In the illustrated embodiment, the distal portion 4 and the proximal portion 6 comprise materials with different degradation rates. More specifically, distal portion 4 of the device 2 may comprise materials and/or compositions having a faster degradation rate compared to the proximal portion 6 of the device. The proximal portion 6 of the device 2 may have a slower degradation rate, stabilizing the device 2 for a longer period of time, enabling more tissue ingrowth. It is also contemplated that the eyelet 8 may provide strength for a longer period of time (slowest degrading). In other words, the implant 2 degrades fastest at the distal portion 4 and slowest at the proximal portion 6. In alternate embodiments, the distal portion 4 and the proximal portion 6 may comprise different degradation mechanisms, e.g., surface erosion or bulk erosion, which will be discussed later. As shown, the implant 2 is threaded on the exterior, however it is envisioned that other embodiments may have different surface geometries including grooved, bumped, or flat which may improve mechanical stability of the device 2 with the surrounding tissue or bone.

It will be understood that FIG. 1B is a similar embodiment to FIG. 1A and therefore all numerals and descriptions which are the same are designated with the prime mark and the differences will be described below. FIG. 1B illustrates a bone anchor 2′ which further includes an intermediate portion 5 located between the distal portion 4′ and the proximal portion 6′ of the implant 2′. The intermediate portion 5 may comprise materials and/or compositions which have a slower degradation rate than the distal portion 4′, while exhibiting a faster degradation rate compared to the proximal portion 4′ and the eyelet 8′. In general, the device according to FIG. 1B, would degrade fastest at the distal portion 4′ and slowest at the proximal portion 6′ of the implant 2′ (similar to FIG. 1A).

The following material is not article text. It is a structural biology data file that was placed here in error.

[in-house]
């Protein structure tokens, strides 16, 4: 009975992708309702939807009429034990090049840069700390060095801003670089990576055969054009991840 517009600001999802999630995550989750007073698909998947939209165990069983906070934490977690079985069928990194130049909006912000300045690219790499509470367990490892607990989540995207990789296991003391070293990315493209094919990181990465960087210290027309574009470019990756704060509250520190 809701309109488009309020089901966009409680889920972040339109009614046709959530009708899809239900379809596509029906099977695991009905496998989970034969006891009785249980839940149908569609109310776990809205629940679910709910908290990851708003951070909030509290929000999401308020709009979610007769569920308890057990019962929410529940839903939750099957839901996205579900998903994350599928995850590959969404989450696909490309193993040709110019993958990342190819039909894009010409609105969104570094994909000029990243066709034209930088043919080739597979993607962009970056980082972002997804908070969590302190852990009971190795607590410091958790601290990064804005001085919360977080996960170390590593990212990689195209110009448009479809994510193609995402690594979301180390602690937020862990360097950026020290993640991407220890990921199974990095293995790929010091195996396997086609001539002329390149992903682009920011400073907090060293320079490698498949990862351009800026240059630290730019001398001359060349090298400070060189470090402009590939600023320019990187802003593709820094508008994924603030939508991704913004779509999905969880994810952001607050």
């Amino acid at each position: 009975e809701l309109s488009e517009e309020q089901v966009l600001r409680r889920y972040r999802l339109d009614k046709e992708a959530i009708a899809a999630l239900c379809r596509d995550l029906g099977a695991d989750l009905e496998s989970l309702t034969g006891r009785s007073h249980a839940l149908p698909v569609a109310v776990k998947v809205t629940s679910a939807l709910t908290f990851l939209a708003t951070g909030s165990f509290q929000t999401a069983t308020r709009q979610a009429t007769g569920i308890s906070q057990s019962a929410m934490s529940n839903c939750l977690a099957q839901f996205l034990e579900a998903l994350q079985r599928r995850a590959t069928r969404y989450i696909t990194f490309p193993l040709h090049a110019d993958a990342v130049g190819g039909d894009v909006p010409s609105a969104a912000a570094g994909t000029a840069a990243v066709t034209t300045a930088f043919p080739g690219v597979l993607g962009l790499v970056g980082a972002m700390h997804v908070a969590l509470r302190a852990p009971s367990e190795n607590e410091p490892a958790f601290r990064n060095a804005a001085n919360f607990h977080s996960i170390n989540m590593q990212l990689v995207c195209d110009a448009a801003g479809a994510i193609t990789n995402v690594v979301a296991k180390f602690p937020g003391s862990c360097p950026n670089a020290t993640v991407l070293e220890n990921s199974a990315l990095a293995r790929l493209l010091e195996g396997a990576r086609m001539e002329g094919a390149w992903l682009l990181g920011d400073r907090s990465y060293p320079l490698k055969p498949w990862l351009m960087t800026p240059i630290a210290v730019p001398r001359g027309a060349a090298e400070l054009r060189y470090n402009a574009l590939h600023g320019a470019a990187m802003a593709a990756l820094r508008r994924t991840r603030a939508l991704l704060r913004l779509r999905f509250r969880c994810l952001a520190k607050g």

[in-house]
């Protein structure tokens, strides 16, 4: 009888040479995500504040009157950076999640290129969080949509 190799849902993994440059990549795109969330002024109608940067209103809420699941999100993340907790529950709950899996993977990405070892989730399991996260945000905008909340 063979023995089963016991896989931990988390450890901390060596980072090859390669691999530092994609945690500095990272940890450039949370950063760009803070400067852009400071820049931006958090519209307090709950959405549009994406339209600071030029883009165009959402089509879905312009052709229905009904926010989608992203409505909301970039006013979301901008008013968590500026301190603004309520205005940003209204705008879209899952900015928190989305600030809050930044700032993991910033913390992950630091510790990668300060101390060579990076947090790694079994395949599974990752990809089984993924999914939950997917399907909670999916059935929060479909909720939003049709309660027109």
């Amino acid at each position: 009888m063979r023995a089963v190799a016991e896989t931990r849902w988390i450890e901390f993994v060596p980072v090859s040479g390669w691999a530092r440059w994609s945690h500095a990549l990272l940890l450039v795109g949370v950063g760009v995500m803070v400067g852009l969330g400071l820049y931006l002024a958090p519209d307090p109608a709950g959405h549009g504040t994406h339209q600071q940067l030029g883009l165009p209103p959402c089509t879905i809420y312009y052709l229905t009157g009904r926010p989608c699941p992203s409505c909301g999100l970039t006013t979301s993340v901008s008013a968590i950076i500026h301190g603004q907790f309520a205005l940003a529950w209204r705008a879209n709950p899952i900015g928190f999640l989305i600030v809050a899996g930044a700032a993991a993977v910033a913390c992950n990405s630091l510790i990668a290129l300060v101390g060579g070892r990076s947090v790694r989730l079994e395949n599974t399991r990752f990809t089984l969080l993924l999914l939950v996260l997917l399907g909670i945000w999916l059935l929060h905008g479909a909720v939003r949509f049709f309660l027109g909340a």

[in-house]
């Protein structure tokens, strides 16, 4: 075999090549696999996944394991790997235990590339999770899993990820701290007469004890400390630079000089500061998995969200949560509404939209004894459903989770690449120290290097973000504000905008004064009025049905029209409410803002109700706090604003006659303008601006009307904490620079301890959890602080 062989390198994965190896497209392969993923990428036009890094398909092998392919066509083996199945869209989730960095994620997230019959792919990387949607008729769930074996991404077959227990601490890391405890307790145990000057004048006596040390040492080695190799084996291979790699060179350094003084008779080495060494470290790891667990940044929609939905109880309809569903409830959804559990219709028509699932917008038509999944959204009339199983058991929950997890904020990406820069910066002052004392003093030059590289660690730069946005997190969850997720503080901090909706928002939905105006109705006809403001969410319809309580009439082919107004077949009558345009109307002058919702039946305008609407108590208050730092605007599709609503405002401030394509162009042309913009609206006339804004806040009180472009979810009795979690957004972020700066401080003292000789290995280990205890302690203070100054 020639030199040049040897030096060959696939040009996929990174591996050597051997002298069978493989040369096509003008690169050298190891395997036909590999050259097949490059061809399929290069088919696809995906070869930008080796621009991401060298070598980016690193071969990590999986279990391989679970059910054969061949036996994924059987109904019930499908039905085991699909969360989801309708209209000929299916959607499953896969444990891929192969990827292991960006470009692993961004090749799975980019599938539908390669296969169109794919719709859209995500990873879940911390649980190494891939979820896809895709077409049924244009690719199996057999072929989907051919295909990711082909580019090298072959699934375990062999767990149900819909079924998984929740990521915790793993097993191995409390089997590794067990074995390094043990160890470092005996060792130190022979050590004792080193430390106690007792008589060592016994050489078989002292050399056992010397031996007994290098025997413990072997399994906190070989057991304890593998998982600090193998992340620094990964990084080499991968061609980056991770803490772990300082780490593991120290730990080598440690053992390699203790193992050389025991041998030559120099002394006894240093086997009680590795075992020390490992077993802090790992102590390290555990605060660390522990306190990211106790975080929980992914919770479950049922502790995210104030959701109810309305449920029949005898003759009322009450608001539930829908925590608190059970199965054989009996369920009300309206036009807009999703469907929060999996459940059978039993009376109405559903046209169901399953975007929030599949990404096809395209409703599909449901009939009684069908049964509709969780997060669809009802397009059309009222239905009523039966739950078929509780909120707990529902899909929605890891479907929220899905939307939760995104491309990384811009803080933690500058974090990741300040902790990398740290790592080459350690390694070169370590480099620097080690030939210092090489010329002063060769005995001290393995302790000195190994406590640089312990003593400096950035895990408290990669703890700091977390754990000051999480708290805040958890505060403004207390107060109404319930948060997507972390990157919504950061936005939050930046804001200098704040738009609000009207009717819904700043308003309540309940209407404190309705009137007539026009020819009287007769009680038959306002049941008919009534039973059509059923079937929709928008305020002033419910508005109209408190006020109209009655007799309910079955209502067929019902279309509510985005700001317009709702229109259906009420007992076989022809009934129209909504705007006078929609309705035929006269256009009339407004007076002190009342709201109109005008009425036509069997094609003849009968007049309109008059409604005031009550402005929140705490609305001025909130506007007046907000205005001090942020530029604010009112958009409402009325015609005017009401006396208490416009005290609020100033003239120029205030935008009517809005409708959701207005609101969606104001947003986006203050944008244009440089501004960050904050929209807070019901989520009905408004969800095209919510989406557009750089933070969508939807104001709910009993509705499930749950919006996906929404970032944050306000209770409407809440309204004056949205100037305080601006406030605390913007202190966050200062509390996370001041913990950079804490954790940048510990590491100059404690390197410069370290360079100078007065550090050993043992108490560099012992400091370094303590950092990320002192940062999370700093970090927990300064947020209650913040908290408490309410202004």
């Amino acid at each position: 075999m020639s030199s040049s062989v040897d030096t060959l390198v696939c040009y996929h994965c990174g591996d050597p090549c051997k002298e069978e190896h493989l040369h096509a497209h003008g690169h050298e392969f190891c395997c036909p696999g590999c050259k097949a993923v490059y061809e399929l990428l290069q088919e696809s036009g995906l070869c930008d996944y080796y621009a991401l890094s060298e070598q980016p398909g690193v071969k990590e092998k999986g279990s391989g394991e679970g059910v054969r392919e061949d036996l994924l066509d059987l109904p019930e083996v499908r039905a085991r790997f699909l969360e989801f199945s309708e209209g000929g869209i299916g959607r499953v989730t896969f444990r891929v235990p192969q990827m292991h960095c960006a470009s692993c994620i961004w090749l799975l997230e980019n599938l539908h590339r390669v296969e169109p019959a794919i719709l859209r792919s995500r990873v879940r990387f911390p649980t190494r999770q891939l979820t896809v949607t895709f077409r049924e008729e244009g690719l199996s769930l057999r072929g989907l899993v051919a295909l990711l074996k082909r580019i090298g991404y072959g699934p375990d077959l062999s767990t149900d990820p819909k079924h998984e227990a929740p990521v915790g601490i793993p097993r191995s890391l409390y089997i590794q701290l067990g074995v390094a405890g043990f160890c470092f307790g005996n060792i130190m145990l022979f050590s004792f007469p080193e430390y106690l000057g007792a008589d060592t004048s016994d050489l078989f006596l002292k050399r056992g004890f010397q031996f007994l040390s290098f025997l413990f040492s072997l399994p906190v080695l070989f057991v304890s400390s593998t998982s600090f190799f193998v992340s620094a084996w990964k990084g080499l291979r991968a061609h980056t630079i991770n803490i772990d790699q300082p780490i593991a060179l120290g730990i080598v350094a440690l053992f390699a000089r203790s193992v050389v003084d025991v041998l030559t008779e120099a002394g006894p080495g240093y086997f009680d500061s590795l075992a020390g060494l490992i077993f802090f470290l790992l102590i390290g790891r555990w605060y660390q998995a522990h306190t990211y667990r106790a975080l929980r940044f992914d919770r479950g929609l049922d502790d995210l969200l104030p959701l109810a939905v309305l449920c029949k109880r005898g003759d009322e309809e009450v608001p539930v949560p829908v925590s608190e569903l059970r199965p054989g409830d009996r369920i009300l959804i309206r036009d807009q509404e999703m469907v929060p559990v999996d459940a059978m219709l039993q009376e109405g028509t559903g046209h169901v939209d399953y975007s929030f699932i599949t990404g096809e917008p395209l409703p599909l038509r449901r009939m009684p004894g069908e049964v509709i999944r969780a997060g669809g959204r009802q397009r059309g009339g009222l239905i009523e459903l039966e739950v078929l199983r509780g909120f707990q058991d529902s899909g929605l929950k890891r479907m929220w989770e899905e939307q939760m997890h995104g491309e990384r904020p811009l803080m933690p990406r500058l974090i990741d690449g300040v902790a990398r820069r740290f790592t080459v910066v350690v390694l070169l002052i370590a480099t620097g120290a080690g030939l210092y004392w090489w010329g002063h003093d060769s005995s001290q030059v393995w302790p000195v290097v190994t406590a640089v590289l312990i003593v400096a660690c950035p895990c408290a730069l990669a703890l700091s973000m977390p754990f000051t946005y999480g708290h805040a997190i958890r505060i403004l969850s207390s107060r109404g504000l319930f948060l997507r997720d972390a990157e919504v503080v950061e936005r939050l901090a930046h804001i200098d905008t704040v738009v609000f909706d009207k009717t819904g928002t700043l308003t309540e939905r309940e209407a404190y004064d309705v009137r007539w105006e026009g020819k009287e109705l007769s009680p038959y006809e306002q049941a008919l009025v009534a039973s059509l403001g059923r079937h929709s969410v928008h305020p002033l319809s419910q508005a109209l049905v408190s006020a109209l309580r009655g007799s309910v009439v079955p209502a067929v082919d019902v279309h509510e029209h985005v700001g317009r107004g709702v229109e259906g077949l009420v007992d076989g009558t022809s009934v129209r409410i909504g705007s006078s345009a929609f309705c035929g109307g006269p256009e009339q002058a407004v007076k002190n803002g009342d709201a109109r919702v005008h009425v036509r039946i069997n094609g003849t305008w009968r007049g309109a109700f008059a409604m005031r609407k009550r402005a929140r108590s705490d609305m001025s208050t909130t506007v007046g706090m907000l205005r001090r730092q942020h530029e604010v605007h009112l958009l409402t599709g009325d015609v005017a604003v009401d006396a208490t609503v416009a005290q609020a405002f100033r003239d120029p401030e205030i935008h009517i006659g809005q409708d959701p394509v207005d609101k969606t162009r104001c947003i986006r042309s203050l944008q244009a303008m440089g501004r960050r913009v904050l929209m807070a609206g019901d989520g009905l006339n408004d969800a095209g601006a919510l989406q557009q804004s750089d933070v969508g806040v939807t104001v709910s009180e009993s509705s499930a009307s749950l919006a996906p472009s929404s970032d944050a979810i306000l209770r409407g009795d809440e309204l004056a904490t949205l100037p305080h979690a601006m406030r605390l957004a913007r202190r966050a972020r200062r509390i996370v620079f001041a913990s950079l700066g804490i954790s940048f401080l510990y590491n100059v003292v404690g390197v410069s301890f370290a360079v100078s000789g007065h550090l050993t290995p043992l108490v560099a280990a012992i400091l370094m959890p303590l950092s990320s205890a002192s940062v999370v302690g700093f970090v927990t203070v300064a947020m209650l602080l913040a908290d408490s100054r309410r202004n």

Another embodiment of an implant according to the present disclosure is illustrated in FIGS. 2A and 2B. The implant 20 is a bone screw comprising a cylindrical elongate body 21 and an anchor pin 40. The elongate body 21 has a passageway 23 that extends axially therethrough. The elongate body 21 includes a proximal portion 22 which has a cavity for cooperating with a correspondingly-shaped external drive tool (e.g., Herculon™ Soft Tissue Fixation System, United States Surgical, North Haven, Conn.) for rotating the elongate body 21, and driving the elongate body 21 into a bone.